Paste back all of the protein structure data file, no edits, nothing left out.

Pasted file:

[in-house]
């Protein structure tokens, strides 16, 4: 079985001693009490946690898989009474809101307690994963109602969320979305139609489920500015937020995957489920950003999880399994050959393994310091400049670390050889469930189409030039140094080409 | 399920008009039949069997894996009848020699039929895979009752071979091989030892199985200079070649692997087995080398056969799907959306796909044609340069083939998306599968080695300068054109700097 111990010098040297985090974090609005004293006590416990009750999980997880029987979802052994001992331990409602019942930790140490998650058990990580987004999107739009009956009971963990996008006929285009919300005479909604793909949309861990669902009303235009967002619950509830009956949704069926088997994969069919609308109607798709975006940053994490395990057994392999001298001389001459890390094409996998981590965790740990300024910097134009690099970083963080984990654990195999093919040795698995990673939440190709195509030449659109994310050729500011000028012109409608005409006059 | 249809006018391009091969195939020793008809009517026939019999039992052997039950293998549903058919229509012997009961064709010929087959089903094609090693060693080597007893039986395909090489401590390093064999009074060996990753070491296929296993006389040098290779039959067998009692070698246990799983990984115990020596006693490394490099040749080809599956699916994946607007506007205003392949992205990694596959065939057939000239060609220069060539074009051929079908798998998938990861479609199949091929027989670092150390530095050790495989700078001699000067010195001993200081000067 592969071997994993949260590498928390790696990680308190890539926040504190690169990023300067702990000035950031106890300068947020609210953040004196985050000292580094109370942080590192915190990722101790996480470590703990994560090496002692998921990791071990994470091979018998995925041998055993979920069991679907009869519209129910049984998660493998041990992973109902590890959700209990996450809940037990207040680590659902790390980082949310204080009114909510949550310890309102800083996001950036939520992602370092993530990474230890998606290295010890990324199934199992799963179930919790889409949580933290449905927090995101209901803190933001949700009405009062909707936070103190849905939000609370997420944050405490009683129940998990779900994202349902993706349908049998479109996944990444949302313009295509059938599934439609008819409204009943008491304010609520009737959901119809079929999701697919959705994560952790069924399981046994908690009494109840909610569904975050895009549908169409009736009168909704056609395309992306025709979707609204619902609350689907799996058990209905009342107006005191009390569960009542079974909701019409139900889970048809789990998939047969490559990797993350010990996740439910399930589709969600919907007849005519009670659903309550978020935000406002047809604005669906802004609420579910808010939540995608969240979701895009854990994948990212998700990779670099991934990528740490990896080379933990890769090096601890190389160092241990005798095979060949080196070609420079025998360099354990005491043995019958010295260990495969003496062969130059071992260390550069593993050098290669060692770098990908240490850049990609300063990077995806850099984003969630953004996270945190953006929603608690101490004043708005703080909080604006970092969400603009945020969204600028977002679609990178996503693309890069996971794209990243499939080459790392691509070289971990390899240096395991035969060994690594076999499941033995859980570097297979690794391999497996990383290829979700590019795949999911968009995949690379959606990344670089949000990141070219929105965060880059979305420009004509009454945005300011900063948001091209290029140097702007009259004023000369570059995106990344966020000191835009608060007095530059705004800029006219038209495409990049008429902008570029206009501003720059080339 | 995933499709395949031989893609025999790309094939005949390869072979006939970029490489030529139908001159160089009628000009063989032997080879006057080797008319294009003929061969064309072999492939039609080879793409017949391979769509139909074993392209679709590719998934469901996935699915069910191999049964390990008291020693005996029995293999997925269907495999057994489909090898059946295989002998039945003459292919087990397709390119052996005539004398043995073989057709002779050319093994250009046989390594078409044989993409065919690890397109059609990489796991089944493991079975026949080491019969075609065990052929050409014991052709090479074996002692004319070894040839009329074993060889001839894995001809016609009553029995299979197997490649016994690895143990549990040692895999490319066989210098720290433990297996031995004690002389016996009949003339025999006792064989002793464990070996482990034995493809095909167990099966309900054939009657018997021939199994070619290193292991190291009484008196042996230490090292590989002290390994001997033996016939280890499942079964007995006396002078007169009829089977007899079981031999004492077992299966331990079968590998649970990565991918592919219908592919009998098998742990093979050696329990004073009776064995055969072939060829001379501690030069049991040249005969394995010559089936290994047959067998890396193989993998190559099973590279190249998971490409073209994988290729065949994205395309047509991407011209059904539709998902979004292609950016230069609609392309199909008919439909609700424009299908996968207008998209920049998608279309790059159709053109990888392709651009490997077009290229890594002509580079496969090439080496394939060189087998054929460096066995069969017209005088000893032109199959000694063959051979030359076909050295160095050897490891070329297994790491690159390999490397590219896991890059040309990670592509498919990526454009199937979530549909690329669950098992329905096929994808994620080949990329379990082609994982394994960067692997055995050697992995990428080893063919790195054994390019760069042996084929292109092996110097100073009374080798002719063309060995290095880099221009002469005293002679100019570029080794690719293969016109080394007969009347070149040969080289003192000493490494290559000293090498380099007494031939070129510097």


[in-house]
């Protein structure tokens, strides 16, 4: 079985001693009490946690898989009474809101307690994963109602969320979305139609489920500015937020995957489920950003999880399994050959393994310091400049670390050889469930189409030039140094080409 | 399920008009039949069997894996009848020699039929895979009752071979091989030892199985200079070649692997087995080398056969799907959306796909044609340069083939998306599968080695300068054109700097 111990010098040297985090974090609005004293006590416990009750999980997880029987979802052994001992331990409602019942930790140490998650058990990580987004999107739009009956009971963990996008006929285009919300005479909604793909949309861990669902009303235009967002619950509830009956949704069926088997994969069919609308109607798709975006940053994490395990057994392999001298001389001459890390094409996998981590965790740990300024910097134009690099970083963080984990654990195999093919040795698995990673939440190709195509030449659109994310050729500011000028012109409608005409006059 | 249809006018391009091969195939020793008809009517026939019999039992052997039950293998549903058919229509012997009961064709010929087959089903094609090693060693080597007893039986395909090489401590390093064999009074060996990753070491296929296993006389040098290779039959067998009692070698246990799983990984115990020596006693490394490099040749080809599956699916994946607007506007205003392949992205990694596959065939057939000239060609220069060539074009051929079908798998998938990861479609199949091929027989670092150390530095050790495989700078001699000067010195001993200081000067 592969071997994993949260590498928390790696990680308190890539926040504190690169990023300067702990000035950031106890300068947020609210953040004196985050000292580094109370942080590192915190990722101790996480470590703990994560090496002692998921990791071990994470091979018998995925041998055993979920069991679907009869519209129910049984998660493998041990992973109902590890959700209990996450809940037990207040680590659902790390980082949310204080009114909510949550310890309102800083996001950036939520992602370092993530990474230890998606290295010890990324199934199992799963179930919790889409949580933290449905927090995101209901803190933001949700009405009062909707936070103190849905939000609370997420944050405490009683129940998990779900994202349902993706349908049998479109996944990444949302313009295509059938599934439609008819409204009943008491304010609520009737959901119809079929999701697919959705994560952790069924399981046994908690009494109840909610569904975050895009549908169409009736009168909704056609395309992306025709979707609204619902609350689907799996058990209905009342107006005191009390569960009542079974909701019409139900889970048809789990998939047969490559990797993350010990996740439910399930589709969600919907007849005519009670659903309550978020935000406002047809604005669906802004609420579910808010939540995608969240979701895009854990994948990212998700990779670099991934990528740490990896080379933990890769090096601890190389160092241990005798095979060949080196070609420079025998360099354990005491043995019958010295260990495969003496062969130059071992260390550069593993050098290669060692770098990908240490850049990609300063990077995806850099984003969630953004996270945190953006929603608690101490004043708005703080909080604006970092969400603009945020969204600028977002679609990178996503693309890069996971794209990243499939080459790392691509070289971990390899240096395991035969060994690594076999499941033995859980570097297979690794391999497996990383290829979700590019795949999911968009995949690379959606990344670089949000990141070219929105965060880059979305420009004509009454945005300011900063948001091209290029140097702007009259004023000369570059995106990344966020000191835009608060007095530059705004800029006219038209495409990049008429902008570029206009501003720059080339 | 995933499709395949031989893609025999790309094939005949390869072979006939970029490489030529139908001159160089009628000009063989032997080879006057080797008319294009003929061969064309072999492939039609080879793409017949391979769509139909074993392209679709590719998934469901996935699915069910191999049964390990008291020693005996029995293999997925269907495999057994489909090898059946295989002998039945003459292919087990397709390119052996005539004398043995073989057709002779050319093994250009046989390594078409044989993409065919690890397109059609990489796991089944493991079975026949080491019969075609065990052929050409014991052709090479074996002692004319070894040839009329074993060889001839894995001809016609009553029995299979197997490649016994690895143990549990040692895999490319066989210098720290433990297996031995004690002389016996009949003339025999006792064989002793464990070996482990034995493809095909167990099966309900054939009657018997021939199994070619290193292991190291009484008196042996230490090292590989002290390994001997033996016939280890499942079964007995006396002078007169009829089977007899079981031999004492077992299966331990079968590998649970990565991918592919219908592919009998098998742990093979050696329990004073009776064995055969072939060829001379501690030069049991040249005969394995010559089936290994047959067998890396193989993998190559099973590279190249998971490409073209994988290729065949994205395309047509991407011209059904539709998902979004292609950016230069609609392309199909008919439909609700424009299908996968207008998209920049998608279309790059159709053109990888392709651009490997077009290229890594002509580079496969090439080496394939060189087998054929460096066995069969017209005088000893032109199959000694063959051979030359076909050295160095050897490891070329297994790491690159390999490397590219896991890059040309990670592509498919990526454009199937979530549909690329669950098992329905096929994808994620080949990329379990082609994982394994960067692997055995050697992995990428080893063919790195054994390019760069042996084929292109092996110097100073009374080798002719063309060995290095880099221009002469005293002679100019570029080794690719293969016109080394007969009347070149040969080289003192000493490494290559000293090498380099007494031939070129510097």